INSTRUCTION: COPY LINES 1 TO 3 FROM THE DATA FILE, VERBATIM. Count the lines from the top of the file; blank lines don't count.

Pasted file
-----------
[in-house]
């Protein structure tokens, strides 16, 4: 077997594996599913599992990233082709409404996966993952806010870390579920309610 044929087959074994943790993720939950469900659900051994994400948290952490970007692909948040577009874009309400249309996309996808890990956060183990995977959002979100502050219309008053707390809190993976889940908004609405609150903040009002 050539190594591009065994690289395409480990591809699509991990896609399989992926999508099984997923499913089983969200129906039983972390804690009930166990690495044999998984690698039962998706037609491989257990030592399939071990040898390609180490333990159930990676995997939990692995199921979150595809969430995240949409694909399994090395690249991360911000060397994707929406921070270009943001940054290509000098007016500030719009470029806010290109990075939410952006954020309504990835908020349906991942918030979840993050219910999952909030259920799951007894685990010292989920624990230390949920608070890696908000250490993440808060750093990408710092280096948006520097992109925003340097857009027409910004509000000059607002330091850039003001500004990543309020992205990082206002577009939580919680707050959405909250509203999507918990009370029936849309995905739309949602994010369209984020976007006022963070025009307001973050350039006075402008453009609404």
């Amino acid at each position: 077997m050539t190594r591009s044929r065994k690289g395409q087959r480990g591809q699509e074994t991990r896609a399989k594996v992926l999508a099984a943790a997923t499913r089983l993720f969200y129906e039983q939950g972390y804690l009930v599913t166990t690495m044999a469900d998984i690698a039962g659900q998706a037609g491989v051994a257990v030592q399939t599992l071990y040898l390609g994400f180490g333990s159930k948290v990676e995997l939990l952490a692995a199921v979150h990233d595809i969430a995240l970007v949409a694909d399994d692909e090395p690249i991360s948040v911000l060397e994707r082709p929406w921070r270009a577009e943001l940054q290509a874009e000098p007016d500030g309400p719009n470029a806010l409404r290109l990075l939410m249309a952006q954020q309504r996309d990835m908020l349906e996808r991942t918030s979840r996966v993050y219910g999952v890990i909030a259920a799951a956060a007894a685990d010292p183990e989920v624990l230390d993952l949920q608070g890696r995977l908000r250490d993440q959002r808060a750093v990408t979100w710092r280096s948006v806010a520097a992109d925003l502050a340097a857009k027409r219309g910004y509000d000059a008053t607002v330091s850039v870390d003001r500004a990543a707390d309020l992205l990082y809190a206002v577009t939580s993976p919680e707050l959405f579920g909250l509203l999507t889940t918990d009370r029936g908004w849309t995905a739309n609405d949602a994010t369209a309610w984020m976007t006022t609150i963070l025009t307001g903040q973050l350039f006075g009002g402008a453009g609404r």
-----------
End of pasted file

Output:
[in-house]
């Protein structure tokens, strides 16, 4: 077997594996599913599992990233082709409404996966993952806010870390579920309610 044929087959074994943790993720939950469900659900051994994400948290952490970007692909948040577009874009309400249309996309996808890990956060183990995977959002979100502050219309008053707390809190993976889940908004609405609150903040009002 050539190594591009065994690289395409480990591809699509991990896609399989992926999508099984997923499913089983969200129906039983972390804690009930166990690495044999998984690698039962998706037609491989257990030592399939071990040898390609180490333990159930990676995997939990692995199921979150595809969430995240949409694909399994090395690249991360911000060397994707929406921070270009943001940054290509000098007016500030719009470029806010290109990075939410952006954020309504990835908020349906991942918030979840993050219910999952909030259920799951007894685990010292989920624990230390949920608070890696908000250490993440808060750093990408710092280096948006520097992109925003340097857009027409910004509000000059607002330091850039003001500004990543309020992205990082206002577009939580919680707050959405909250509203999507918990009370029936849309995905739309949602994010369209984020976007006022963070025009307001973050350039006075402008453009609404």
């Amino acid at each position: 077997m050539t190594r591009s044929r065994k690289g395409q087959r480990g591809q699509e074994t991990r896609a399989k594996v992926l999508a099984a943790a997923t499913r089983l993720f969200y129906e039983q939950g972390y804690l009930v599913t166990t690495m044999a469900d998984i690698a039962g659900q998706a037609g491989v051994a257990v030592q399939t599992l071990y040898l390609g994400f180490g333990s159930k948290v990676e995997l939990l952490a692995a199921v979150h990233d595809i969430a995240l970007v949409a694909d399994d692909e090395p690249i991360s948040v911000l060397e994707r082709p929406w921070r270009a577009e943001l940054q290509a874009e000098p007016d500030g309400p719009n470029a806010l409404r290109l990075l939410m249309a952006q954020q309504r996309d990835m908020l349906e996808r991942t918030s979840r996966v993050y219910g999952v890990i909030a259920a799951a956060a007894a685990d010292p183990e989920v624990l230390d993952l949920q608070g890696r995977l908000r250490d993440q959002r808060a750093v990408t979100w710092r280096s948006v806010a520097a992109d925003l502050a340097a857009k027409r219309g910004y509000d000059a008053t607002v330091s850039v870390d003001r500004a990543a707390d309020l992205l990082y809190a206002v577009t939580s993976p919680e707050l959405f579920g909250l509203l999507t889940t918990d009370r029936g908004w849309t995905a739309n609405d949602a994010t369209a309610w984020m976007t006022t609150i963070l025009t307001g903040q973050l350039f006075g009002g402008a453009g609404r």